What is passion fruit?
Passion fruit is part of the Passifloraceae family. Passion fruit is also known as:
- Buah susu
- Chum bap
Passion is a round or oval fruit that grows on a vine. It’s about 1.5 inches to 3 inches (4 cm to 7.5 cm) wide. The rind is smooth, waxy, and may be dark purple, yellow, or orange in color.
When you cut a passion fruit open, you’ll find a layer of white pith. The pulpy juice is orange-colored. Each fruit may have as many as 250 small black seeds. The flavor of passion fruit is guava-like, sweet, and acidic.
There are two main types of passion fruit: purple passion fruit (Passiflora edulis) and yellow passion fruit (P. edulis flavicarpa).
The yellow passion fruit tends to have larger fruits than the purple. The pulp of the purple passion fruit is less acidic and richer in flavor. The purple passion fruit also has more juice.
Brazil is the world’s primary passion fruit producer. The fruit is also grown in countries like:
Passion fruit nutrition
One cup (236 grams) of passion fruit contains:
Protein: 5 grams
Dietary fiber: 25 grams
Calcium: 28 milligrams
Magnesium: 68 milligrams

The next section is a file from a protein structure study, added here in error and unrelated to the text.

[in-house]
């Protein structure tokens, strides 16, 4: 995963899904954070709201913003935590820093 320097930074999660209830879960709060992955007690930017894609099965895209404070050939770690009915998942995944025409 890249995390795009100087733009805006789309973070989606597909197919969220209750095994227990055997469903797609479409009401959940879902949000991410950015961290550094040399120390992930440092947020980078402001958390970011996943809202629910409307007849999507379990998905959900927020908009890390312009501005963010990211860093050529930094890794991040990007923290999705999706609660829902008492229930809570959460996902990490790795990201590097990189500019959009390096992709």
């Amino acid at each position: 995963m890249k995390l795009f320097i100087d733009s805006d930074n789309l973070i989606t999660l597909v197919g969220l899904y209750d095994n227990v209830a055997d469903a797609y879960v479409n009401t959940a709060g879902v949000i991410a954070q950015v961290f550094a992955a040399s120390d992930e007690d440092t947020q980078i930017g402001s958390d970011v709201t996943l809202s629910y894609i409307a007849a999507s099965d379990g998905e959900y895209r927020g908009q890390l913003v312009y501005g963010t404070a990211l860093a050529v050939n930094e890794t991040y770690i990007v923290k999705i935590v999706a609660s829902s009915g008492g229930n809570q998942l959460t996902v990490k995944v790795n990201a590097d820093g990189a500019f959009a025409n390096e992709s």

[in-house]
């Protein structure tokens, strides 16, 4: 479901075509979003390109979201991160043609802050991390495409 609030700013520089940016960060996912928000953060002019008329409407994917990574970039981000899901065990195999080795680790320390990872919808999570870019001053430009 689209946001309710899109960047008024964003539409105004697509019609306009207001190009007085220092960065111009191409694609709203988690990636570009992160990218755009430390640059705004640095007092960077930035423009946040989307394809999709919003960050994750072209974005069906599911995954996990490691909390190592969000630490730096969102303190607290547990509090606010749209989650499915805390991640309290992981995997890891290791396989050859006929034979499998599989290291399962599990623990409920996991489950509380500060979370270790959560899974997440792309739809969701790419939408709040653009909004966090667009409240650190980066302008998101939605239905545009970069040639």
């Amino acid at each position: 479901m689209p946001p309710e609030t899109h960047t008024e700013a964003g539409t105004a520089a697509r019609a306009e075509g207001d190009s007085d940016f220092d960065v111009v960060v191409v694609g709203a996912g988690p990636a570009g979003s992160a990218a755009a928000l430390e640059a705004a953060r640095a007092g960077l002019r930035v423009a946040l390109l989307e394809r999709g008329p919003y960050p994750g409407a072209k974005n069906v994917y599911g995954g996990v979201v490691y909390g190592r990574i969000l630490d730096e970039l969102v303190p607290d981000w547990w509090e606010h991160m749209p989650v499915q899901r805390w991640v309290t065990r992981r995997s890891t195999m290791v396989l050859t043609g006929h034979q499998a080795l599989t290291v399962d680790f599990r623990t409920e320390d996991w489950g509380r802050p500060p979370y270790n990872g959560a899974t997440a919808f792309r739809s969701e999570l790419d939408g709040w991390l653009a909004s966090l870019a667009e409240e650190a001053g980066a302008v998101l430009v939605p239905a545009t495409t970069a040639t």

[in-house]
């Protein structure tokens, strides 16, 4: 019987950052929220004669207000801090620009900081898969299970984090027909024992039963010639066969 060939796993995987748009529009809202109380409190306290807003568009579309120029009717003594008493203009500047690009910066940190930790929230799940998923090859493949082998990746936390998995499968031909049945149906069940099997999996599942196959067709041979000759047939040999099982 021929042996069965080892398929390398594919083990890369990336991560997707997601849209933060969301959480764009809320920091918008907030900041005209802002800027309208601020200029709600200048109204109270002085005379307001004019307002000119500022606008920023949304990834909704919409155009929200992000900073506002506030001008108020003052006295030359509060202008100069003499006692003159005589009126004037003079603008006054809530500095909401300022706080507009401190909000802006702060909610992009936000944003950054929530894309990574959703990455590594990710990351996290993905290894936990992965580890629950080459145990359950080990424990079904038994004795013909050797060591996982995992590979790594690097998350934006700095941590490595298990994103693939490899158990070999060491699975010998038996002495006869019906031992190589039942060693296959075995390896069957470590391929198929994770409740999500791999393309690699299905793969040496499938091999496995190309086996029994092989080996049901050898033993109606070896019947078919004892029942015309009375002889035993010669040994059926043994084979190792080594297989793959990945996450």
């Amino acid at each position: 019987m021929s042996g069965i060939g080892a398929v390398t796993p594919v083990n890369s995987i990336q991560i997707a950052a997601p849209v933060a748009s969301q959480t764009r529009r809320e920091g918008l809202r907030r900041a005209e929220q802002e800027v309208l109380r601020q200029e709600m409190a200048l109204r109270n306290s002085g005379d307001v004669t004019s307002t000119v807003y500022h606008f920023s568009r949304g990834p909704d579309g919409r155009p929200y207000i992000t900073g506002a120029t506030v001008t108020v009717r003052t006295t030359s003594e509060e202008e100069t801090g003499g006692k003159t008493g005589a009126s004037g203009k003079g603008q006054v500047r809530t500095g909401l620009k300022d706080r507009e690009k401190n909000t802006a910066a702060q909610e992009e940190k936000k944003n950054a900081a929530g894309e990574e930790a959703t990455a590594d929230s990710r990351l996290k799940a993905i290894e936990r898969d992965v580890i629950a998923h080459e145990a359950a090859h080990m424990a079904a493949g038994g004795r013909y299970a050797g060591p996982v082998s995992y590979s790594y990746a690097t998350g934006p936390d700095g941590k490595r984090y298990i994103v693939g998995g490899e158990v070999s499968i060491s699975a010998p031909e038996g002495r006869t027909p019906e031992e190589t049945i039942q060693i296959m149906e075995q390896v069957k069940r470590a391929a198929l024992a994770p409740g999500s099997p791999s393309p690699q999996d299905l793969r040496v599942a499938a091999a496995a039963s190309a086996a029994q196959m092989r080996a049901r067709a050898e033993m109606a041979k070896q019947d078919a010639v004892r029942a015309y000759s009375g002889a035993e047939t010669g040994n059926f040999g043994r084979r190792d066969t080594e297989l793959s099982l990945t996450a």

Potassium: 821 milligrams
Vitamin C: 71 milligrams
Folate: 33 micrograms
Vitamin A: 151 micrograms
Health benefits of passion fruit
In South America, China, and India, passion fruit has been used in folk and traditional medicines for a variety of health conditions, including:
- Joint pain
But there have been few scientific studies on the effects of passion fruit on people. More research is needed to find out how passion fruit can benefit people.
Rich in plant compounds
A study found that passion fruit is higher in polyphenols than other fruits like:
Polyphenols are natural compounds found in many fruits and vegetables. They have antioxidant properties which help protect your body from damage caused by unstable molecules called free radicals. Free radicals are created during normal body processes like exercise and digestion and when you’re exposed to pollutants like cigarette smoke.